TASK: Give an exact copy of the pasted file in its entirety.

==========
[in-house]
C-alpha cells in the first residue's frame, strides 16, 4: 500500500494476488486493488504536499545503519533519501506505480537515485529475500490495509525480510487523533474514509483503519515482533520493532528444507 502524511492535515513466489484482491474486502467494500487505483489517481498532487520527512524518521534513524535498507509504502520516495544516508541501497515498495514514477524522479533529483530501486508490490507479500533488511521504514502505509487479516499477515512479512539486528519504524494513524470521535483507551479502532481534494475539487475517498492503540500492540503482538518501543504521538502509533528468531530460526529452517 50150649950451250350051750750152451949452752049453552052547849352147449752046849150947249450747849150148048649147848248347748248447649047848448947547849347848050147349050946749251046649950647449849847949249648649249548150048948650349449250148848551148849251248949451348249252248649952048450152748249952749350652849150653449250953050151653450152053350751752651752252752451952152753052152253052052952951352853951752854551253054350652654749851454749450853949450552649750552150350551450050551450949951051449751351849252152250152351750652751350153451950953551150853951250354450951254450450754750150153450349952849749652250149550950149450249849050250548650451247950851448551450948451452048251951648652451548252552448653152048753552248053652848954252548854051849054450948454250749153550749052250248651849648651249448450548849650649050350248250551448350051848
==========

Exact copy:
[in-house]
C-alpha cells in the first residue's frame, strides 16, 4: 500500500494476488486493488504536499545503519533519501506505480537515485529475500490495509525480510487523533474514509483503519515482533520493532528444507 502524511492535515513466489484482491474486502467494500487505483489517481498532487520527512524518521534513524535498507509504502520516495544516508541501497515498495514514477524522479533529483530501486508490490507479500533488511521504514502505509487479516499477515512479512539486528519504524494513524470521535483507551479502532481534494475539487475517498492503540500492540503482538518501543504521538502509533528468531530460526529452517 50150649950451250350051750750152451949452752049453552052547849352147449752046849150947249450747849150148048649147848248347748248447649047848448947547849347848050147349050946749251046649950647449849847949249648649249548150048948650349449250148848551148849251248949451348249252248649952048450152748249952749350652849150653449250953050151653450152053350751752651752252752451952152753052152253052052952951352853951752854551253054350652654749851454749450853949450552649750552150350551450050551450949951051449751351849252152250152351750652751350153451950953551150853951250354450951254450450754750150153450349952849749652250149550950149450249849050250548650451247950851448551450948451452048251951648652451548252552448653152048753552248053652848954252548854051849054450948454250749153550749052250248651849648651249448450548849650649050350248250551448350051848